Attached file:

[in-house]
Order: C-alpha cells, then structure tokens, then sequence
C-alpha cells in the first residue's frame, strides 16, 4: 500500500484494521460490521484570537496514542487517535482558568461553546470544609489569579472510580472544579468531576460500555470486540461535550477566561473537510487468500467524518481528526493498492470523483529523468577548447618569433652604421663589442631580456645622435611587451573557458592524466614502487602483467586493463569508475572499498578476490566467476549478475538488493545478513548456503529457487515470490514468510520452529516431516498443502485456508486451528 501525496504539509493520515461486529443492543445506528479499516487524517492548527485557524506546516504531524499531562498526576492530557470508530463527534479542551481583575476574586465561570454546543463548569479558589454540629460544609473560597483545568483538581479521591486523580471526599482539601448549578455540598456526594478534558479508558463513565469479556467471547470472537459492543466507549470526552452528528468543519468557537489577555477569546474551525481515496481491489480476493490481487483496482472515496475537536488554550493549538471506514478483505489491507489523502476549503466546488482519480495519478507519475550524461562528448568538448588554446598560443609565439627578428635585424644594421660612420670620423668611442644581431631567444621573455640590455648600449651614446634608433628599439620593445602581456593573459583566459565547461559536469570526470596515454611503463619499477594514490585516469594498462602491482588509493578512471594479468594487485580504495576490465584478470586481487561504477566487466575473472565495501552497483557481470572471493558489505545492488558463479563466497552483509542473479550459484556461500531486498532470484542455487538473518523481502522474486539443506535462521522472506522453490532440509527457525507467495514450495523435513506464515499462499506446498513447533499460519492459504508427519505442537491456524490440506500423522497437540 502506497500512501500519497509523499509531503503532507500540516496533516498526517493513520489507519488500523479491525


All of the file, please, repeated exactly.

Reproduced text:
[in-house]
Order: C-alpha cells, then structure tokens, then sequence
C-alpha cells in the first residue's frame, strides 16, 4: 500500500484494521460490521484570537496514542487517535482558568461553546470544609489569579472510580472544579468531576460500555470486540461535550477566561473537510487468500467524518481528526493498492470523483529523468577548447618569433652604421663589442631580456645622435611587451573557458592524466614502487602483467586493463569508475572499498578476490566467476549478475538488493545478513548456503529457487515470490514468510520452529516431516498443502485456508486451528 501525496504539509493520515461486529443492543445506528479499516487524517492548527485557524506546516504531524499531562498526576492530557470508530463527534479542551481583575476574586465561570454546543463548569479558589454540629460544609473560597483545568483538581479521591486523580471526599482539601448549578455540598456526594478534558479508558463513565469479556467471547470472537459492543466507549470526552452528528468543519468557537489577555477569546474551525481515496481491489480476493490481487483496482472515496475537536488554550493549538471506514478483505489491507489523502476549503466546488482519480495519478507519475550524461562528448568538448588554446598560443609565439627578428635585424644594421660612420670620423668611442644581431631567444621573455640590455648600449651614446634608433628599439620593445602581456593573459583566459565547461559536469570526470596515454611503463619499477594514490585516469594498462602491482588509493578512471594479468594487485580504495576490465584478470586481487561504477566487466575473472565495501552497483557481470572471493558489505545492488558463479563466497552483509542473479550459484556461500531486498532470484542455487538473518523481502522474486539443506535462521522472506522453490532440509527457525507467495514450495523435513506464515499462499506446498513447533499460519492459504508427519505442537491456524490440506500423522497437540 502506497500512501500519497509523499509531503503532507500540516496533516498526517493513520489507519488500523479491525